Plan to stop memorial metal thieves
A scheme to protect Britain's war memorials from the growing number of thieves who are raiding them for scrap metal has been launched by a conservation group.
The War Memorials Trust estimates that at least one of the nation's wartime monuments is being targeted every week due to the rising costs of scrap bronze and copper.
It is planning to forensically mark the metal plaques of all UK memorials with SmartWater - an invisible solution which can only be seen under UV light.
The trust is calling on volunteers to help identify, record and protect as many monuments as possible to commemorate the upcoming centenary of the First World War in 2014.
The makers of SmartWater, which is used by a number of police forces to trace stolen items, are creating a national database of the UK's memorials and donating bottles of its solution as part of the In Memoriam 2014 scheme.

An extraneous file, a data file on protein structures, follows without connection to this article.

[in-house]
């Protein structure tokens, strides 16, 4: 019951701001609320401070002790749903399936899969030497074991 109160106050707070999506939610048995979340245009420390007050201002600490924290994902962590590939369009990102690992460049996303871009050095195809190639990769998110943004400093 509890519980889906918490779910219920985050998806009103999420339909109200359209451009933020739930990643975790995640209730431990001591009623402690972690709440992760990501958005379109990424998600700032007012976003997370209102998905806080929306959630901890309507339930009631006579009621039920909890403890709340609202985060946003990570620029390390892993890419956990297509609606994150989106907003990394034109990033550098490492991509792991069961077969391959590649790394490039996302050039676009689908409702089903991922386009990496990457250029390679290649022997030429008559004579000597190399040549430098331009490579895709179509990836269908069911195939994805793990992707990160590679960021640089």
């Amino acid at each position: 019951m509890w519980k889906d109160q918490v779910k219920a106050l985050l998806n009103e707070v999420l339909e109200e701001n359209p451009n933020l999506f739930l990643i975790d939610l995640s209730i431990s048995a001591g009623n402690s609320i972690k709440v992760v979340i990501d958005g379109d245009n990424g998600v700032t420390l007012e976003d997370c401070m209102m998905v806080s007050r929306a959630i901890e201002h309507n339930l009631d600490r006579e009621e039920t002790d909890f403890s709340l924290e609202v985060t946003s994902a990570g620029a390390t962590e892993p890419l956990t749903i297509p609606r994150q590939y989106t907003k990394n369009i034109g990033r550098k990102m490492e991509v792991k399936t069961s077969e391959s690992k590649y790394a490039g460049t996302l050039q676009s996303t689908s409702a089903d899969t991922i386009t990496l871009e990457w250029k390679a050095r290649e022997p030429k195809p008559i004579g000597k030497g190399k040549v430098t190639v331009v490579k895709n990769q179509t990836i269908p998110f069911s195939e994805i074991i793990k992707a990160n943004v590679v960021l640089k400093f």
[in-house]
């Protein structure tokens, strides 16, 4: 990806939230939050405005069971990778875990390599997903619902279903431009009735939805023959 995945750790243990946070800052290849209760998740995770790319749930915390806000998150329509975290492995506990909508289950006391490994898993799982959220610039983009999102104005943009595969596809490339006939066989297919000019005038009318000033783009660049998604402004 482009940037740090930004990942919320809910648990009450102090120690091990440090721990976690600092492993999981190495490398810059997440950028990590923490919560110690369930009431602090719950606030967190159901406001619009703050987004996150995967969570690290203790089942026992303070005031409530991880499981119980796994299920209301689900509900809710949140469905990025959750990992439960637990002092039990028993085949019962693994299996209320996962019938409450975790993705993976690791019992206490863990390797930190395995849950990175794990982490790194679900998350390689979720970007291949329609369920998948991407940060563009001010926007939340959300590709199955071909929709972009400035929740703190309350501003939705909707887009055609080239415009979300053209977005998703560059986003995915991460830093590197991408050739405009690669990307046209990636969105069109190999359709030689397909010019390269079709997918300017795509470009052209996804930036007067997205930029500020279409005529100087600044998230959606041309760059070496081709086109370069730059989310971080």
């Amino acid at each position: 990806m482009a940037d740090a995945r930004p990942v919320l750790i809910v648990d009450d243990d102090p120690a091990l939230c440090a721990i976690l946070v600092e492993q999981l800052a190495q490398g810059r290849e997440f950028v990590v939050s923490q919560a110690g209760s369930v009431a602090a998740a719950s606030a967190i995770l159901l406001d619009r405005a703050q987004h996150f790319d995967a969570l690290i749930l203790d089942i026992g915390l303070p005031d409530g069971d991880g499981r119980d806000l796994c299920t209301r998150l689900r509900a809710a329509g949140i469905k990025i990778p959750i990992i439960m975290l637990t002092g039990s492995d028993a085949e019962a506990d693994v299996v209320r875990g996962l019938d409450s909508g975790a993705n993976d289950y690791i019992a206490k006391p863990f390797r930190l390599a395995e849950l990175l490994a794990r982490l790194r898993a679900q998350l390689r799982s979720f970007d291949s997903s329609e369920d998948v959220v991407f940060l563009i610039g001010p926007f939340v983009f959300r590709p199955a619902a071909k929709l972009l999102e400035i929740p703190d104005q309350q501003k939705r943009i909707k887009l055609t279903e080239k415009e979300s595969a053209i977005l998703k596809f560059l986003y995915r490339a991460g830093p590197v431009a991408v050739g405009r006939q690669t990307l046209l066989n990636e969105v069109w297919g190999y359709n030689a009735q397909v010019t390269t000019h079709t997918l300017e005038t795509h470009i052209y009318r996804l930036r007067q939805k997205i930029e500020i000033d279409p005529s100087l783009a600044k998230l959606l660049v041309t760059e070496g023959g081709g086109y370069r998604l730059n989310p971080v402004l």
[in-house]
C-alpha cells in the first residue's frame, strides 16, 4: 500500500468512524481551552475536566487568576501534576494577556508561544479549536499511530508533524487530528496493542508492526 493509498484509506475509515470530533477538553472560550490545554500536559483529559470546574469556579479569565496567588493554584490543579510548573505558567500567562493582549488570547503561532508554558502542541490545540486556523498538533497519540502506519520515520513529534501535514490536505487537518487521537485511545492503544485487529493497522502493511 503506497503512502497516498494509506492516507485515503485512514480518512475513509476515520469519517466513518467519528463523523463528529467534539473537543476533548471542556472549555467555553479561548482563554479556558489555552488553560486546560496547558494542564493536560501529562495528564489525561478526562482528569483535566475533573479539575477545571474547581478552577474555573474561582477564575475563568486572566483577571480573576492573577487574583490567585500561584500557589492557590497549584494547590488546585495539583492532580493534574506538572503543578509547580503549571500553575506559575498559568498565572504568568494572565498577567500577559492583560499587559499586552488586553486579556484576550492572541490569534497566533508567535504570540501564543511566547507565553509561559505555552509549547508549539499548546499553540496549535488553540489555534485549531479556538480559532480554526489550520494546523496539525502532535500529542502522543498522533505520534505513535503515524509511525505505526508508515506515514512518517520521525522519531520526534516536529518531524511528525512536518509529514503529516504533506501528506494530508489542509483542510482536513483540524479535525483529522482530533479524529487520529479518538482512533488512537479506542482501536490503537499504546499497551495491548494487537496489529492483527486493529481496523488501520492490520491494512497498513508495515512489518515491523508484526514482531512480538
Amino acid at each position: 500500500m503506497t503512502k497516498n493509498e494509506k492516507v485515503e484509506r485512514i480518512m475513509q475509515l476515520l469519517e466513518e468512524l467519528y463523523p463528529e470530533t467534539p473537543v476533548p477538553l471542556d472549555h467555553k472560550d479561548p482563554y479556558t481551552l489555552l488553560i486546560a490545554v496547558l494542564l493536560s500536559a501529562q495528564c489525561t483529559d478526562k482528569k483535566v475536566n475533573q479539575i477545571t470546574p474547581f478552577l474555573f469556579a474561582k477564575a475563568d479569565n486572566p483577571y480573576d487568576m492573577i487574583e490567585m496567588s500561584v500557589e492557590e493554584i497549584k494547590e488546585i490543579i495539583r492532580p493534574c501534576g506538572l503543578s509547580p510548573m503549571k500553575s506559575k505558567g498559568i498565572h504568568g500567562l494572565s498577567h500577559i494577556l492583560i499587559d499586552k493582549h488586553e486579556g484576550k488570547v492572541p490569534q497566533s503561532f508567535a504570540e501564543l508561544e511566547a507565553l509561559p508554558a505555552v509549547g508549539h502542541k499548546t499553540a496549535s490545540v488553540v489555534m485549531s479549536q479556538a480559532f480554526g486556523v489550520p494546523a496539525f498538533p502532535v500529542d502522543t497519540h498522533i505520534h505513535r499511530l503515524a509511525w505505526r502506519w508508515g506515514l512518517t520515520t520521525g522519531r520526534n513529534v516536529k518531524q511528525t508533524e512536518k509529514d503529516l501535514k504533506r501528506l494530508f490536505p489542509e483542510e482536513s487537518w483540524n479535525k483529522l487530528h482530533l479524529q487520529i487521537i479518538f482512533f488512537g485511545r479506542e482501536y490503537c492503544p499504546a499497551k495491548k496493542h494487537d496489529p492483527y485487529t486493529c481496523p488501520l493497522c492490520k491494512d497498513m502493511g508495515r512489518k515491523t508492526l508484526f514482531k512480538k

Sir Keith Povey, chairman of the SmartWater Foundation, said: "I hope that the community will embrace the project by taking an interest in locating and preserving these symbols of our commemoration."
Metal theft is currently estimated to be costing the UK economy in excess of £700million a year with a growing number of local authorities spending money repairing historic buildings, schools, churches and cemeteries targeted by criminals.
Thieves recently desecrated Carshalton War Memorial, ripping down 14 individual brass plaques commemorating Sutton's war dead.
Anyone wishing to register a war memorial can visit www.inmemoriam2014.org for more information.